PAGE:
Are people still posting on the filioque? This must be the 10 millionth post on it. I'm sure Rome is well aware of the issue.

Anonymous said...

The article in question was more concerned with "liberal theologians" such as Congar, etc; than with the filioque as such.
The blog is for those who think the R.C. Church should remain in the 15th century.

Anastasia Theodoridis said...

Oh, well, people have been discussing it for a thousand years (and Rome has been well aware of all the issues involved for even longer than that); why stop now?


Michael said...

As long as there are those who wish to pretend it away, creating some sort of false unity, there will be those of us who speak up against it.

Bob Glassmeyer said...

Very well said, Joh.

Often when I attend Mass I drop the filioque during the Creed.

Some of the ivory tower theologians make life very interesting for the rest of the faithful. For one thing, they think we're too stupid to know what words like consubstantial mean. For centuries it's posed no problem for us, and now some of these theologians turn it into a problem.

Don't even get me started on the rewriting of hymns...

Your point is well worth considering, John.

Michael said...

""To which my response has always been that it is a nice distinction but irrelevant since filioque in Latin means "from" ""

Well that is incorrect. Filioque does not mean "from." It means and (ex=from) the Son. The phrase is "Qui ex Patre Filioque procedit."

Michael said...

Read pages 161 - 191 regarding the "Filioque" clause. It shows that even the Eastern Church Fathers recognized that the Holy Ghost procedes from the Father and the Son and that this is the Apostolic teaching that must be believed by all.

Will R. Huysman said...

Dear John,
If "the Filioque is patently heretical," then it's not much use to quote Pope St. Leo III of Rome, who openly confessed, in his letter to all the Eastern Churches, his belief in "the Holy Spirit, proceeding equally from the Father and from the Son, consubstantial, coeternal with the Father and the Son. The Father, complete God in Himself, the Son, complete God begotten of the Father, the Holy Spirit, complete God proceeding from the Father and the Son..."{1} The saintly pope's actions are probably explainable, in large part, in terms of his understanding of the nuances of ἐκπορευόμενον vs. προείναι and his sensitivity to the Byzantines' nationalistic resistance to any organic creedal clarifications that transcended "the limits of Byzantine culture and experience."{2}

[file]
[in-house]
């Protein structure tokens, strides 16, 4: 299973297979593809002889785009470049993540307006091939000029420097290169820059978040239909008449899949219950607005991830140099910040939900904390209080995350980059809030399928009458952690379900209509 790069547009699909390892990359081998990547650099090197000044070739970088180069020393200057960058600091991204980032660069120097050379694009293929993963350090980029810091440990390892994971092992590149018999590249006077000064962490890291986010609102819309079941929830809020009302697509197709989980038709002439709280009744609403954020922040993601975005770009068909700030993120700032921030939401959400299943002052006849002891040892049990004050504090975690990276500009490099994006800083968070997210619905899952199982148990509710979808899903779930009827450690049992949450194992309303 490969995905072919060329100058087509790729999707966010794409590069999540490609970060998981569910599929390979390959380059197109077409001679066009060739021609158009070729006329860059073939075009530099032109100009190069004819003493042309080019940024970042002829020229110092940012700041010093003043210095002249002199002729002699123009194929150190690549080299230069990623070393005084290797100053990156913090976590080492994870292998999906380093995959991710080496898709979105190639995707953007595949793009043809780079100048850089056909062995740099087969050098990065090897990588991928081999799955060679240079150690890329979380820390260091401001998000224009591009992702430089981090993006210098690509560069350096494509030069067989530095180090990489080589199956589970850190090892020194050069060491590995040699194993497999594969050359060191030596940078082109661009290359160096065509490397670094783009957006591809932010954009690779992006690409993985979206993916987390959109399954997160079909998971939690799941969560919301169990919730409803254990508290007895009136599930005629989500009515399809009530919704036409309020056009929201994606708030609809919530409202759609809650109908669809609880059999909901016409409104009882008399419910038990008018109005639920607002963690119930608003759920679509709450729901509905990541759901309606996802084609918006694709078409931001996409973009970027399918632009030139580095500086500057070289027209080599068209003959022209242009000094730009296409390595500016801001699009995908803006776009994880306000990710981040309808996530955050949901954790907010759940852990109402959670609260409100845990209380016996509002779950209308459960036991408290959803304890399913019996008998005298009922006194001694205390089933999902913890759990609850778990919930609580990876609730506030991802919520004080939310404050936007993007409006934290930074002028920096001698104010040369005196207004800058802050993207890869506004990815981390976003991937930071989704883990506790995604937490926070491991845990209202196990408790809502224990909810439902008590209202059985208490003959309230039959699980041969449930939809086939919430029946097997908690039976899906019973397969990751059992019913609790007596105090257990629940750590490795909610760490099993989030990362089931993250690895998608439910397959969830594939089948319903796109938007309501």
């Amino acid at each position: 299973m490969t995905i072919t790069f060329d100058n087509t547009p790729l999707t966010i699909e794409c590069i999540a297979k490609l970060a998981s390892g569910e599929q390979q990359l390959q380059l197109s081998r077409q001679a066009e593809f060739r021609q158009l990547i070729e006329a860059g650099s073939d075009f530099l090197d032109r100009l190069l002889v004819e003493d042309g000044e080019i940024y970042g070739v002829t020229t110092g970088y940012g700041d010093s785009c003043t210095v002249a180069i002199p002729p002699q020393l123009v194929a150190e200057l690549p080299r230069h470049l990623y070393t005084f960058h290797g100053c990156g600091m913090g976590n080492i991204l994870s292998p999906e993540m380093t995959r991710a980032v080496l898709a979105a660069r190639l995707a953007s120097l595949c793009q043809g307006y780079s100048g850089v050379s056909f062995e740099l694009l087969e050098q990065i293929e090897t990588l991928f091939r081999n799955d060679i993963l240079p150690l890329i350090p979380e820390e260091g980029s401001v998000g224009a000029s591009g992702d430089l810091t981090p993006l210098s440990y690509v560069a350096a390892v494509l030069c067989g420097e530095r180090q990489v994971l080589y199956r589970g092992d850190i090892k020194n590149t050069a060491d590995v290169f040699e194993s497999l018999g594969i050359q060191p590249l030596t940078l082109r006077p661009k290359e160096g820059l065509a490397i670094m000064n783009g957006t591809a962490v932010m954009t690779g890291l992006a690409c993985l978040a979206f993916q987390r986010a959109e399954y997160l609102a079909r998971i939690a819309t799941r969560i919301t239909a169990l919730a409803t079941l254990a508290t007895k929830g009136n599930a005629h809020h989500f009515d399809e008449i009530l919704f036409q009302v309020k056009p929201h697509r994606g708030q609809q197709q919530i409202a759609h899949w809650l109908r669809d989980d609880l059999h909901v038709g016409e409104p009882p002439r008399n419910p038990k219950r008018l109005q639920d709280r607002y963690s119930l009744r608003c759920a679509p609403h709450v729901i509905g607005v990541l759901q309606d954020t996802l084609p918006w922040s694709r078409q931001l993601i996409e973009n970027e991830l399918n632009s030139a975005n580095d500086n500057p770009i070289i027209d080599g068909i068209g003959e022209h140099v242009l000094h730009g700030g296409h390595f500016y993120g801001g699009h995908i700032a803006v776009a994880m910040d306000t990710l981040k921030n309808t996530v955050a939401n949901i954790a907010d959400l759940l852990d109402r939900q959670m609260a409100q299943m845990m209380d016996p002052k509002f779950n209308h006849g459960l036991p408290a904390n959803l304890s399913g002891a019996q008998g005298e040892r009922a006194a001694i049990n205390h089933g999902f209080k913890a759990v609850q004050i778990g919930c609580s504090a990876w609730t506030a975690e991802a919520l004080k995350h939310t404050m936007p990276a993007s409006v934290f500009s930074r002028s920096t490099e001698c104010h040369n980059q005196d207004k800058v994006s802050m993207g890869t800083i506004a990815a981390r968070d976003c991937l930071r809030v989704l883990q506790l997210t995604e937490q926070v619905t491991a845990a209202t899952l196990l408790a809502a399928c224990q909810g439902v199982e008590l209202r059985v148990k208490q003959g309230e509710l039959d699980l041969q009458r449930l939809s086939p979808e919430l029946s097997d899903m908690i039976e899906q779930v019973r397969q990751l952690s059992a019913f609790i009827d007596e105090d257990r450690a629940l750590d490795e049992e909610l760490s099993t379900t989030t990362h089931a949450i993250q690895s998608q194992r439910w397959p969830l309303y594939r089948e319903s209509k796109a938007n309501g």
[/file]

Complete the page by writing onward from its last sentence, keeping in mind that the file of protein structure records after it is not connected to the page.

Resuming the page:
God bless you and yours,
Will R. Huysman

{1} Swete, H. B. On the History of the Doctrine of the Procession of the Holy Spirit from the Apostolic Age to the Death of Charlemagne. Cambridge and London, 1876. p. 230. The Latin reads, "Spiritum Sanctum a Patre et a Filio aequaliter procedentem, consubstantialem, coaeternum Patri et Filio. Pater plenus Deus in se, Filius plenus Deus a Patre genitus, Spiritus Sanctus plenus Deus a Patre et Filio procedens."
{2} Bonocore, Mark J. "Filioque: A Response to Eastern Orthodox Objections." The Catholic Legate. 12 Dec. 2006. 17 Nov. 2009

John (Ad Orientem) said...

Leo III ws privately supportive of the heretical double procession (which is why he is not generally recognized as a saint in the East). However he clearly understood the limits of his office and that neither he nor anyone else had the authority to unilaterally alter the Creed in violation of the canons of the OEcumenical Councils.

Yours in ICXC

Anonymous said...


i suggest you stop obsessing over what we recite in the creed. worry about us when you guys figure out the basics of contraception and divorce.

John (Ad Orientem) said...

If Catholics are of the opinion that contraception and divorce are on a higher level of importance than tampering with the Symbol of Faith I can only add that to my list of reasons for concern over continued talk of "reunion."


jason said...

Christ did command no divorce but did not make a statement about the double procession being heretical or for that matter no ecumenical council has declared the double procession as heretical (but i think it should be to conform more closely with the Creed in Greek, which is the normative form for the Catholic Church) Besides we will all be one church in 75 years anyways.

Jason S

jason said...

Just to clarify the Catholic Church should drop it and I think with Pope BXVI being the best Orthodox patristic scholar on hand today it probably will be pretty soon.

Anonymous said...